Women were considered valuable contributors to Germanic society. According to Suzanne Fonay Wemple they “provided a network of kinship ties” and “gave inspirational support and were nurturers and providers.” They were responsible for housework and at least some helped to plow fields. According to Tacitus, the wives of the barbarians went to battle with their husbands to tend wood, bring food and offer general encouragement. The historian Ammianus claimed that some of these wives also fought. Tacitus also said that the Germans “conceive that in woman is a certain uncanny and prophetic sense: and so they neither scorn to consult them nor slight their answers” and that they revered many women ancestors.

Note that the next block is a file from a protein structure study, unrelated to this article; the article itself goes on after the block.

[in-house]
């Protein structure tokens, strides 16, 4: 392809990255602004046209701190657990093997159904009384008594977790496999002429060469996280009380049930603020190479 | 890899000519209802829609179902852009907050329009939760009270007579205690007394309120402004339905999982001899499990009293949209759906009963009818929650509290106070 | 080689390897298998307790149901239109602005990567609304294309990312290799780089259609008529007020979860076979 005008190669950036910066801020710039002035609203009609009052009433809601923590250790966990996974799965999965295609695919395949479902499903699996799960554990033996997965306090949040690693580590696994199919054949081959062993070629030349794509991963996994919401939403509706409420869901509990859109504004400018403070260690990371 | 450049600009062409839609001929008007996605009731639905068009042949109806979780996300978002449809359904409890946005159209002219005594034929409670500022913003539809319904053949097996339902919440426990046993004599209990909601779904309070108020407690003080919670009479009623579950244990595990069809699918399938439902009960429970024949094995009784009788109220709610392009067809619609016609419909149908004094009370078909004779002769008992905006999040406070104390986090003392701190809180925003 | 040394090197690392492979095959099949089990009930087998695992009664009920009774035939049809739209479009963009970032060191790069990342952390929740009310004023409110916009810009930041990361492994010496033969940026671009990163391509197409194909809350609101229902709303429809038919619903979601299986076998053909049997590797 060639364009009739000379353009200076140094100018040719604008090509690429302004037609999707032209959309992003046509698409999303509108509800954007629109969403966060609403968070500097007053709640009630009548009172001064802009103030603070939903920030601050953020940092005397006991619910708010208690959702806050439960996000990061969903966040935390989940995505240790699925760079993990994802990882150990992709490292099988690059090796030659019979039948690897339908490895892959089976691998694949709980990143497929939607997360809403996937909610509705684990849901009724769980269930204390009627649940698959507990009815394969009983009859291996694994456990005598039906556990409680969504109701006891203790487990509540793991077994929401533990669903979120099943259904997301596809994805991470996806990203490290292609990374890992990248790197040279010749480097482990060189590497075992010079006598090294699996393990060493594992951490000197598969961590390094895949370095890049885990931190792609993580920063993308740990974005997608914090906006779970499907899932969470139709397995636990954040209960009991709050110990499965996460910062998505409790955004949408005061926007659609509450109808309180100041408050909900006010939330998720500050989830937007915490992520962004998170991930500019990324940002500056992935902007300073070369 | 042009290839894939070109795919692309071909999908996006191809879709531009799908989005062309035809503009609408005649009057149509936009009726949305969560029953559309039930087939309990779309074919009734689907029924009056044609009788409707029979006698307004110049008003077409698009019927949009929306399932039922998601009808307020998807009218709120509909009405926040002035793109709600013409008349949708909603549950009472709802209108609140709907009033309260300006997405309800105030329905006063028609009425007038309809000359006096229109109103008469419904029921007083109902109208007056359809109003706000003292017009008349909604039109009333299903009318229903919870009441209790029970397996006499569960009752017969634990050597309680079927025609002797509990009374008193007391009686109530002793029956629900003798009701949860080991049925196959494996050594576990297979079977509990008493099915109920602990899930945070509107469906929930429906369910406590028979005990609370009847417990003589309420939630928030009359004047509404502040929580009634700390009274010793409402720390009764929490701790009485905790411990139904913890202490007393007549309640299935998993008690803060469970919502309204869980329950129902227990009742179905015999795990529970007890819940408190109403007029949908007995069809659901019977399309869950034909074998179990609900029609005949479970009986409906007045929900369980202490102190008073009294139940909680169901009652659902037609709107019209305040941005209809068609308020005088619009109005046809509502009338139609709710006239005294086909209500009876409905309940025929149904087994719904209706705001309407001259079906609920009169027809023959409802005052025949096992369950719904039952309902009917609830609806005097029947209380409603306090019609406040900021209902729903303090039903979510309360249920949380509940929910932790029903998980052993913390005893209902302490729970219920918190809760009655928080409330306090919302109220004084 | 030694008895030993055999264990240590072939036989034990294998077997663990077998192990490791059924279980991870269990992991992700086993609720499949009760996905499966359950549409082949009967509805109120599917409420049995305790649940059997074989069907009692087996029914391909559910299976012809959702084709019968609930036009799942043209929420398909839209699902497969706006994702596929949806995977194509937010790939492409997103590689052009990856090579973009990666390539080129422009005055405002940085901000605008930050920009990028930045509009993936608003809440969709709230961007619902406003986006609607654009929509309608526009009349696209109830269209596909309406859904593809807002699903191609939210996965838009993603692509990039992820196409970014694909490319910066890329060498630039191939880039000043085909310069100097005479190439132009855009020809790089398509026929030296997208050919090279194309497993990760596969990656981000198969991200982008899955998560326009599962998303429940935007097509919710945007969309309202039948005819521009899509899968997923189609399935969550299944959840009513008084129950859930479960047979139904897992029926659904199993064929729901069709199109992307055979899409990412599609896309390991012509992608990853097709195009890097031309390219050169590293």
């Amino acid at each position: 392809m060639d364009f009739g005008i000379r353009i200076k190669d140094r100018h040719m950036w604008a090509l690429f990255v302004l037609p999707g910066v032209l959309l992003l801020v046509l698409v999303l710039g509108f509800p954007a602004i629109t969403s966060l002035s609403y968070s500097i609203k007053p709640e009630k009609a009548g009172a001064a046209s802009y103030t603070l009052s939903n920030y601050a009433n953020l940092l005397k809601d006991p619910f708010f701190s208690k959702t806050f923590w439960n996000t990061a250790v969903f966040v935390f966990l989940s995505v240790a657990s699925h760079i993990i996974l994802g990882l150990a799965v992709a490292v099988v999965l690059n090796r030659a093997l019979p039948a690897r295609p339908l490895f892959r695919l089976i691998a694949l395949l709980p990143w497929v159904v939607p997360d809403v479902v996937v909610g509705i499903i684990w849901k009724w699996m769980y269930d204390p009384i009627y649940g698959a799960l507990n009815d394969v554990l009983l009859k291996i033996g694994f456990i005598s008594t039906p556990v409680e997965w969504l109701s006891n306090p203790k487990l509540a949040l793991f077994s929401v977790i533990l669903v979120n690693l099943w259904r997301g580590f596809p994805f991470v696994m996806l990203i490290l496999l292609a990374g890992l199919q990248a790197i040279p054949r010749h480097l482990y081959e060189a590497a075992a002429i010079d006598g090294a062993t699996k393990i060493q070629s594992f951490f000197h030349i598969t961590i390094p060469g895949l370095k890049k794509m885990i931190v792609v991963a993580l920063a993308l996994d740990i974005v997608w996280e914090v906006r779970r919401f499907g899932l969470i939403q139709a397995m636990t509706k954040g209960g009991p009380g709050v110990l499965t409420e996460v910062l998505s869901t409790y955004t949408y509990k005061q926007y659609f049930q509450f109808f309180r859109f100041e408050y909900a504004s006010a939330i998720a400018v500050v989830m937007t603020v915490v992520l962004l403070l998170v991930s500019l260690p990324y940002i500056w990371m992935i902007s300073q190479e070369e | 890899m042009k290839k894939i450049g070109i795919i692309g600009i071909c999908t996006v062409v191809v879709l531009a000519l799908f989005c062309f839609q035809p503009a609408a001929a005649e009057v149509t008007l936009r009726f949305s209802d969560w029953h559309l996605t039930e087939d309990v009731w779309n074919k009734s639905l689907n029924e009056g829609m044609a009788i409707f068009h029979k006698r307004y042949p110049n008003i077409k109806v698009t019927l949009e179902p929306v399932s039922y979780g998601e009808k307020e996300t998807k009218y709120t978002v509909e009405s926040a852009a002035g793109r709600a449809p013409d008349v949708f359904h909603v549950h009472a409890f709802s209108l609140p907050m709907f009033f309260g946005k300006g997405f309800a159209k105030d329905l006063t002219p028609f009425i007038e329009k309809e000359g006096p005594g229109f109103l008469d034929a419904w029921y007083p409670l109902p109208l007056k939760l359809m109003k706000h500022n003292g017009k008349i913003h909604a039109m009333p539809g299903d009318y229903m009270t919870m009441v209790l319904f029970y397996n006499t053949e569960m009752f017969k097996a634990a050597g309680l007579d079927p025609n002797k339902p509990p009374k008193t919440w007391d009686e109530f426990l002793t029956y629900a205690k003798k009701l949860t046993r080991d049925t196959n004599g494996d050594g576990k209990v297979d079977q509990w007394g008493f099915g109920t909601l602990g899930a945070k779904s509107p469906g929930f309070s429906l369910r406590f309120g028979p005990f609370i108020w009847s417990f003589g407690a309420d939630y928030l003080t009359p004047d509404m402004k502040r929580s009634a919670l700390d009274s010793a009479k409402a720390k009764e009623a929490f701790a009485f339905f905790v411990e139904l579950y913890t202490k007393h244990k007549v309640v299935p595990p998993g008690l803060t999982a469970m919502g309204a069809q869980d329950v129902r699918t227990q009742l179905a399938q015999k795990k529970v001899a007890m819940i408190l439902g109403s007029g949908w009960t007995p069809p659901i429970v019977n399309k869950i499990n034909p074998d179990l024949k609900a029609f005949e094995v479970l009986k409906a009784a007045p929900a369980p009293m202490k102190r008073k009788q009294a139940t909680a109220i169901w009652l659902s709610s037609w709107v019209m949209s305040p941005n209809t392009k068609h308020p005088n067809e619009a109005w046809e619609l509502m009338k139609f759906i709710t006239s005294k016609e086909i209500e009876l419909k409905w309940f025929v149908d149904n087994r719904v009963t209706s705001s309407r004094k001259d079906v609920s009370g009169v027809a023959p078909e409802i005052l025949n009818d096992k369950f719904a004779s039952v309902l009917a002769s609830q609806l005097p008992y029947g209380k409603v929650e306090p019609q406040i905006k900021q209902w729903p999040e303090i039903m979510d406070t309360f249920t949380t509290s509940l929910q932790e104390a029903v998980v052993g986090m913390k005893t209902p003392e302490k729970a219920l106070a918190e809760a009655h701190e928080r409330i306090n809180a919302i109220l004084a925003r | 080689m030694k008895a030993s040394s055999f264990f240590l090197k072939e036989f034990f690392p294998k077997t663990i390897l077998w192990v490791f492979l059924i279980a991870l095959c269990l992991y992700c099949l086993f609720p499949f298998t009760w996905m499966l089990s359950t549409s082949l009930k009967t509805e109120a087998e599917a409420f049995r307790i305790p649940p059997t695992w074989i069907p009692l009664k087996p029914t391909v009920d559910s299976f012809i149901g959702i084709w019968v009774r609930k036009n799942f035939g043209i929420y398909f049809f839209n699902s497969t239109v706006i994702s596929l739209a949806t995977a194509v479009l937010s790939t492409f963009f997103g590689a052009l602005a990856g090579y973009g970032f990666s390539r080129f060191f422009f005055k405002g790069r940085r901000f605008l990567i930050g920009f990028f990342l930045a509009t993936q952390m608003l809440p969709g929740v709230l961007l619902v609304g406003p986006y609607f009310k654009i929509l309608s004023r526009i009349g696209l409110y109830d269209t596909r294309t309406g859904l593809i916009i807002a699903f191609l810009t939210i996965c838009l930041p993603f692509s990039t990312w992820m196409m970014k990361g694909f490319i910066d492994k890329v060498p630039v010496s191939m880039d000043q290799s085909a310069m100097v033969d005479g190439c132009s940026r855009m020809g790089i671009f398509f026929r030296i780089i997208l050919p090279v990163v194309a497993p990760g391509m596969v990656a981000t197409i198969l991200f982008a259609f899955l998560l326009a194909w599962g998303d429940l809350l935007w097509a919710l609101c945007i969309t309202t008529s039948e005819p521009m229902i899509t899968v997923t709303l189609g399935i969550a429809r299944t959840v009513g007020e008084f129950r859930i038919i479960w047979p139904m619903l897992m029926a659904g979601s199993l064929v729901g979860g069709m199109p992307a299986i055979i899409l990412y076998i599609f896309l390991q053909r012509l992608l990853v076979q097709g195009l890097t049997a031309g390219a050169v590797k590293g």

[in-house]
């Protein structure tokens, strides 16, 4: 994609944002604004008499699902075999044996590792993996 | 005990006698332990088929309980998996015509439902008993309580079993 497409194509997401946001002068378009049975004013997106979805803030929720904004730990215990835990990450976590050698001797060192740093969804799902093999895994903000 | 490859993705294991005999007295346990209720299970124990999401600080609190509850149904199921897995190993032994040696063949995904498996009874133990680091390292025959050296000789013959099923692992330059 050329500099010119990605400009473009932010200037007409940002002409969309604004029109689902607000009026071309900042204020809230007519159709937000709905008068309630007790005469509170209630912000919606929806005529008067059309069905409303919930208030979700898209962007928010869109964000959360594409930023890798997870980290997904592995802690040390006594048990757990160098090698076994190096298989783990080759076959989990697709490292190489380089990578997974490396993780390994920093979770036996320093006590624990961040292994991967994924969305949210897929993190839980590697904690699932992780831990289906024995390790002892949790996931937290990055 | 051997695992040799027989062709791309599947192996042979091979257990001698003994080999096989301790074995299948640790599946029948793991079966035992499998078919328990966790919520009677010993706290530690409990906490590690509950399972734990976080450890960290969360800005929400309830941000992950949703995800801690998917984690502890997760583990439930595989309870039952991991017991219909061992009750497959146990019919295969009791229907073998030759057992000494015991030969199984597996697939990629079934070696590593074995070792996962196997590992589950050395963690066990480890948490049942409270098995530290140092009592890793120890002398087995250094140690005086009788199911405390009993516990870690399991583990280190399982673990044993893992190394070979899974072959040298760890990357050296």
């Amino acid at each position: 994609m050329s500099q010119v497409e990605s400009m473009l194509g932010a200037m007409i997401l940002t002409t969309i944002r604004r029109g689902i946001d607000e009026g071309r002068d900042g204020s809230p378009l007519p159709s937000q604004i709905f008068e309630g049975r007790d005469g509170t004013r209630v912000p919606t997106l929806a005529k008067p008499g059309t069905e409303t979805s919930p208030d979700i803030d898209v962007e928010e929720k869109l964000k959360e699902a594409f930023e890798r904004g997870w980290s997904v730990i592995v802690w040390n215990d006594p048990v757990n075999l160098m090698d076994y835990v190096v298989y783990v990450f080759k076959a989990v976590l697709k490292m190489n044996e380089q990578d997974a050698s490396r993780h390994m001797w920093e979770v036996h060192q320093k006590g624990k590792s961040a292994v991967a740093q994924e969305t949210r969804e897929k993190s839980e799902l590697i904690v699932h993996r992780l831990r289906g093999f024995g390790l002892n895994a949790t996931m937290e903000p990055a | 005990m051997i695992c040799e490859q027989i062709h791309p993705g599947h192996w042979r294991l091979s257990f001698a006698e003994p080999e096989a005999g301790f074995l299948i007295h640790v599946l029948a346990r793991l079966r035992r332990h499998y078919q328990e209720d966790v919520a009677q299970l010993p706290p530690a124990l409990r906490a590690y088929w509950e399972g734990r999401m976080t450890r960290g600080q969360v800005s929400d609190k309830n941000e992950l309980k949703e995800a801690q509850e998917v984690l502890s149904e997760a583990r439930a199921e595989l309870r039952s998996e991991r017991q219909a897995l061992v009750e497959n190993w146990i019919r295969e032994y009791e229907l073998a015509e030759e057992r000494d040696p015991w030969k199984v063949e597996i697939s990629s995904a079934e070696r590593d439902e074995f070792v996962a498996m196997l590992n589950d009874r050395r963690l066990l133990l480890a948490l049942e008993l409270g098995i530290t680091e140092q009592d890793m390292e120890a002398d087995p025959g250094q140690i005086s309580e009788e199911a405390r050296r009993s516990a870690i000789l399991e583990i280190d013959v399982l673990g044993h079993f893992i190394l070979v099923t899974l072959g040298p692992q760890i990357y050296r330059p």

Wemple also explains that German marriage was not a “legal relationship” but “an arrangement, accepted as social fact, whereby a man cohabitated with a woman for the purposes of copulation, procreation, and the division of labor.” Gender was the main determinant of labor: men were warriors while women raised the children, worked the fields and took care of the home. In Germanic society, it was considered a mother’s duty to provide the primary example and instruction in religious and moral matters. As a result, it was the Germanic women, be they mothers, grandmothers, or aunts, who played a key role in the upbringing of Germanic males when they were most impressionable.
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Suzanne Fonay Wemple, Women in Frankish Society: Marriage and the Cloister 500 to 900, (Philadelphia: University of Pennsylvania Press, 1981).
Ammianus Marcellinus, The Surviving Books of the History, trans. John C. Rolfe, Ammianus Marcellinus, Loeb Classical Library (Cambridge, Mass.: Harvard University Press, 1939).